NEW YORK, July 7 /PRNewswire/ -- Reportlinker.com announces that a new market research report is available in its catalogue:
BuildingBiotech Technology Transfer Opportunities: Sponsor and developer strategies for success
However, while some drug makers and technology developers have optimized their biotech tech transfer methodologies and have developed sophisticated processes to select, monitor and manage a wide range of relationships, many other biotech tech transfer projects fail. A large proportion of these failures could be averted as many of the most common reasons for failure are preventable problems relating to due diligence failures, shortcomings in deal structure, management changes, cultural challenges, and inappropriate project organization and expectations. This report provides details on how to avoid these common pitfalls with case studies that illustrate best practices.
Key features of this report
Discussion of the factors leading to current imperatives to increased biotech tech transfer.
Detailed descriptions of both effective and ineffective biotech tech transfer approaches.
In depth analysis of the types of different biotech tech transfer relationships, their advantages and disadvantages.
More than 10 case studies that illustrate biotech tech transfer best practices.
Comprehensive discussion of offshore biotech tech transfer, particularly focusing on India and China.
Scope of this report
Understand the driving forces behind biotech tech transfer.
Save time and money with the report's succinct compilation and analysis of current biotech tech transfer trends.
Learn how biotech tech transfer will evolve over the next several years and why.
Assess your competitive position vis-ΰ-vis other technology sponsors or technology developers and learn about biotech tech transfer best practices via detailed case studies.
Understand the reasons behind biotech tech transfer success and failure.
Develop strategies to optimize your biotech tech transfer methodologies and protocols.
Key Market Issues
The drug development industry is undergoing a significant change which may permanently re-shape product development activities. Many industry experts believe the industry is shrinking; at the very least, the focus is shifting from large in-house research teams to smart approaches, strategic outsourcing and technology transfer.
Although cost cutting has previously not been a concern for R&D departments, the current economic environment has brought expense reduction programs into research labs. Most of the leading drug makers have recently undertaken and/or are currently in the midst of broad R&D cost cutting programs.
Biotechnology offers a means to address unmet medical needs, particularly via personalized medicine, which small molecule approaches do not. With more than 3,500 biotech drug companies around the world, many have developed unique technologies and approaches to drug development.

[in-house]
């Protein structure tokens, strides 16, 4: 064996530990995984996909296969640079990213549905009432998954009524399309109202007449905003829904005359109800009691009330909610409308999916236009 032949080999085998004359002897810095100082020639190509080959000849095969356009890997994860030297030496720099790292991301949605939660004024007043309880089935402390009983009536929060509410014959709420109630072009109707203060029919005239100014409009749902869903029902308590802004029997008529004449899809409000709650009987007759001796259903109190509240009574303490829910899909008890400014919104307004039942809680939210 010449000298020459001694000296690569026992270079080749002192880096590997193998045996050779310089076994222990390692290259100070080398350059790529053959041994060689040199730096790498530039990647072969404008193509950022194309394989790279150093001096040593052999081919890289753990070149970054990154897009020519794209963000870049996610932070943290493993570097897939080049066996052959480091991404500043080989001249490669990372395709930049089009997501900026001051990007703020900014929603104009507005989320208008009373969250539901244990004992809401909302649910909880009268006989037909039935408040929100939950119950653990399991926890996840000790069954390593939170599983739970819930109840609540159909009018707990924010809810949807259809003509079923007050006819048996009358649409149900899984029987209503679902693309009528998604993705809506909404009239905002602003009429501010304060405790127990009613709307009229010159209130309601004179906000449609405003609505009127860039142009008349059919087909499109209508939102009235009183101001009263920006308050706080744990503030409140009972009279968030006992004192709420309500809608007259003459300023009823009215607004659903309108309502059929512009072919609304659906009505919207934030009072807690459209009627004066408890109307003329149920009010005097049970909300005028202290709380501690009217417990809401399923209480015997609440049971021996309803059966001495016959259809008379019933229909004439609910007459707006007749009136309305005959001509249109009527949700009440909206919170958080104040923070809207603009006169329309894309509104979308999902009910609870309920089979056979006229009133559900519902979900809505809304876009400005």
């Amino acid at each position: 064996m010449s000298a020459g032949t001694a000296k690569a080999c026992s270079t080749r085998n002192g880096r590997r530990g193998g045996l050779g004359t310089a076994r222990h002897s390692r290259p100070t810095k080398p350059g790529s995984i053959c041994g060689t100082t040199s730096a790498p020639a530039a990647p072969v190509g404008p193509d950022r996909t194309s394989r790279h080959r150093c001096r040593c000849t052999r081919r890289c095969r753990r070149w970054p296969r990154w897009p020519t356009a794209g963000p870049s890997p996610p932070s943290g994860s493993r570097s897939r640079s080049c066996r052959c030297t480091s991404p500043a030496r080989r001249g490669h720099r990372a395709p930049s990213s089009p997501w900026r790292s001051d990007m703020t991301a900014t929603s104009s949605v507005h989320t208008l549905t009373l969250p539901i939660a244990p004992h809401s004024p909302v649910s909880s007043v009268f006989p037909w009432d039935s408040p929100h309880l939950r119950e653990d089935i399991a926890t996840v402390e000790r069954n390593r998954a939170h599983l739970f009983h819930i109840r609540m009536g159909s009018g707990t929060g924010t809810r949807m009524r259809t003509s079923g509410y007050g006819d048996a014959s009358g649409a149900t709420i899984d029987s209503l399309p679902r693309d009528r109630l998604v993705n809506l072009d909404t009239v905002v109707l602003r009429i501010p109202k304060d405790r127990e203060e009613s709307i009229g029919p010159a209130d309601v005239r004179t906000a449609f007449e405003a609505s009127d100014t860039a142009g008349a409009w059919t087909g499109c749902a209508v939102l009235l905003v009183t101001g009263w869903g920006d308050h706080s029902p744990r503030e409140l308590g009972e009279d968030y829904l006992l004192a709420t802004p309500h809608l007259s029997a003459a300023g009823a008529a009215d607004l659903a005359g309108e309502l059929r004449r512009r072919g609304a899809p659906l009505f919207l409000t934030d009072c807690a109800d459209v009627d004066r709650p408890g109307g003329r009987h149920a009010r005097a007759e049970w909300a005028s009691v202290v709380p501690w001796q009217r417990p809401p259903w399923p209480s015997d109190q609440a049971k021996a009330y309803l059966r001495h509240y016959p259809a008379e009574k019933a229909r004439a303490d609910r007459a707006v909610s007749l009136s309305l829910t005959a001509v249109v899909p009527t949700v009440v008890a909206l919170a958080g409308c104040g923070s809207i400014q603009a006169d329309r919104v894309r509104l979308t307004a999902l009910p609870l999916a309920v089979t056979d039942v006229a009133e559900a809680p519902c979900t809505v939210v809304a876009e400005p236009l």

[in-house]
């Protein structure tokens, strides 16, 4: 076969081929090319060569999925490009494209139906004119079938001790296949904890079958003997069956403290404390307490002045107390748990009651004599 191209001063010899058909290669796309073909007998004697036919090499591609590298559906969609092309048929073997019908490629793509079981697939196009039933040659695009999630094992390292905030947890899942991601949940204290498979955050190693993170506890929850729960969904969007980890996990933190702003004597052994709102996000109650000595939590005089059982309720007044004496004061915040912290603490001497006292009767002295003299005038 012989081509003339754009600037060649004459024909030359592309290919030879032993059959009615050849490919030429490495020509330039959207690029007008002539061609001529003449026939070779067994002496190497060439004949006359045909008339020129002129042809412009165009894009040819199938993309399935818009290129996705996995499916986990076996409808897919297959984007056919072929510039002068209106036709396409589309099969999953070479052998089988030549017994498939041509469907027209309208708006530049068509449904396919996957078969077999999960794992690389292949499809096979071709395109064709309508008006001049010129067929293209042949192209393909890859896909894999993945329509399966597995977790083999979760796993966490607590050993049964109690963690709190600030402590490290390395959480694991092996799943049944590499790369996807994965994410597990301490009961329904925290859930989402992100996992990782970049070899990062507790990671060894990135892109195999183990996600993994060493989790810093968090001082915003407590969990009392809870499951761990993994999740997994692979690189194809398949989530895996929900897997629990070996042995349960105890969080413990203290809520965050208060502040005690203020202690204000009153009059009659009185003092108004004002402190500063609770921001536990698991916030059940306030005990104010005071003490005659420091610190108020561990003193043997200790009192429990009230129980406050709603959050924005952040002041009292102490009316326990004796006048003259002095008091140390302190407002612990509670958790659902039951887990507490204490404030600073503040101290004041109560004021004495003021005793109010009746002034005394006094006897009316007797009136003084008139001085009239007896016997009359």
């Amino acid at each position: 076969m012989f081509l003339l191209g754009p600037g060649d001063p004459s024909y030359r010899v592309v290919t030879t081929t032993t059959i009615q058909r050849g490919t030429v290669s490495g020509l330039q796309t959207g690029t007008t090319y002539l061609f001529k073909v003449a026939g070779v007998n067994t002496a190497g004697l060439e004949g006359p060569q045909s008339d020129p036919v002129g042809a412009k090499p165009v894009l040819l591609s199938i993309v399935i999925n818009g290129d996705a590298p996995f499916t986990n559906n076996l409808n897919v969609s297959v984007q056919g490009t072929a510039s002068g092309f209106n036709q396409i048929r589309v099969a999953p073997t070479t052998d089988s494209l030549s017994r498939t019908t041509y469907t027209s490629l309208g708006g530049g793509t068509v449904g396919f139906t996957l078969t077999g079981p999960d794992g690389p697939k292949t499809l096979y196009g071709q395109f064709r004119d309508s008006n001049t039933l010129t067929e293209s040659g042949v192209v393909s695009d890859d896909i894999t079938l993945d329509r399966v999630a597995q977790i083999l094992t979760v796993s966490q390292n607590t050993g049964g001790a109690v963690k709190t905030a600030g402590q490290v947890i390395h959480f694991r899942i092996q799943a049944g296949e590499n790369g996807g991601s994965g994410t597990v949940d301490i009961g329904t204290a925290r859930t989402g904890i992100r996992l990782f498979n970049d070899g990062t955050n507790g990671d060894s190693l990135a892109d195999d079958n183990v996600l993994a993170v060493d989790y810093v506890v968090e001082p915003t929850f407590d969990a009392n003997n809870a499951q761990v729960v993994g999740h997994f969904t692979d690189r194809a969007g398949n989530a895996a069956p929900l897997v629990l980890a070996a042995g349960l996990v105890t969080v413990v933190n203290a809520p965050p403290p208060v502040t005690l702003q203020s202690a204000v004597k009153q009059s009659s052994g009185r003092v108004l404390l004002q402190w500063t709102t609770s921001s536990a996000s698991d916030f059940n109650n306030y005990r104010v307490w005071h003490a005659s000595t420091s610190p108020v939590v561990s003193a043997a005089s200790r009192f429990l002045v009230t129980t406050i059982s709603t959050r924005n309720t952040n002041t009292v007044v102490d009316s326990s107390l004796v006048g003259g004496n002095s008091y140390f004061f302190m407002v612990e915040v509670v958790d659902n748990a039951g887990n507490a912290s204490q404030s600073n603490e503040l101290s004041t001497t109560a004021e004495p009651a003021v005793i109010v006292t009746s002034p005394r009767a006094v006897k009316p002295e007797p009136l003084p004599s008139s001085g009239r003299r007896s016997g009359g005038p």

Because drug makers must continue to introduce new products, maintaining high productivity is key. Biotech tech transfer offers a means to achieve this by providing technology sponsors with access to new technologies.
Key findings from this report
After a decline in 2008 to 53 deals from 74 deals in 2007, biotech technology transfer volume for human medicines spiked in 2009 to 121 deals. Chapter 1
More than half of biotech tech transfer deals fail. Chapter 2
However, some firms experience very low failure rates of less than 10% while others report very high failure rates in excess of 70%. Chapter 2
Many biotech tech transfer failures can be traced to an inability on the part of the sponsor to adequately perform initial due diligence. Chapter 3
Over the next five years, the role of biotechnology in drug development is expected to expand strongly as biotech drug sales rise by 17.7% per year while small molecule drug sales grow by just 2.9% annually. Chapter 4
Key questions answered
Why is biotech tech transfer rising so quickly? (Because biotechnologies offer a means to address unmet medical needs and many new technologies have been developed outside of Big Pharma)
Which types of biotech tech transfer approaches are currently most common? (Licensing and acquisitions)
Which trends will further boost biotech tech transfer in the future? (Economic recovery, healthcare reform, clarification of biosimilars regulation, rising biotech funding)
What are the most common reasons for the failure of biotech tech transfers? Deficiencies in due diligence, inappropriate deal structure, differing cultures, inappropriate project organization and expectations and technology failure)
Eli Lilly , Ensemble Discovery , Gene Network Sciences , Genentech , GlaxoSmithKline , Horizon Discovery , Merck & Co. , Novartis , Novus Biologicals , Thiakis
Table of Contents
Building Biotech Technology Transfer Opportunities
Executive Summary 8
Overview of biotech tech transfer 8
Why biotech tech transfer deals fail 9
Strategies to ensure successful biotech tech transfer deals 10
The future of biotech tech transfer deals 11
Chapter 1 Overview of biotech tech transfer 14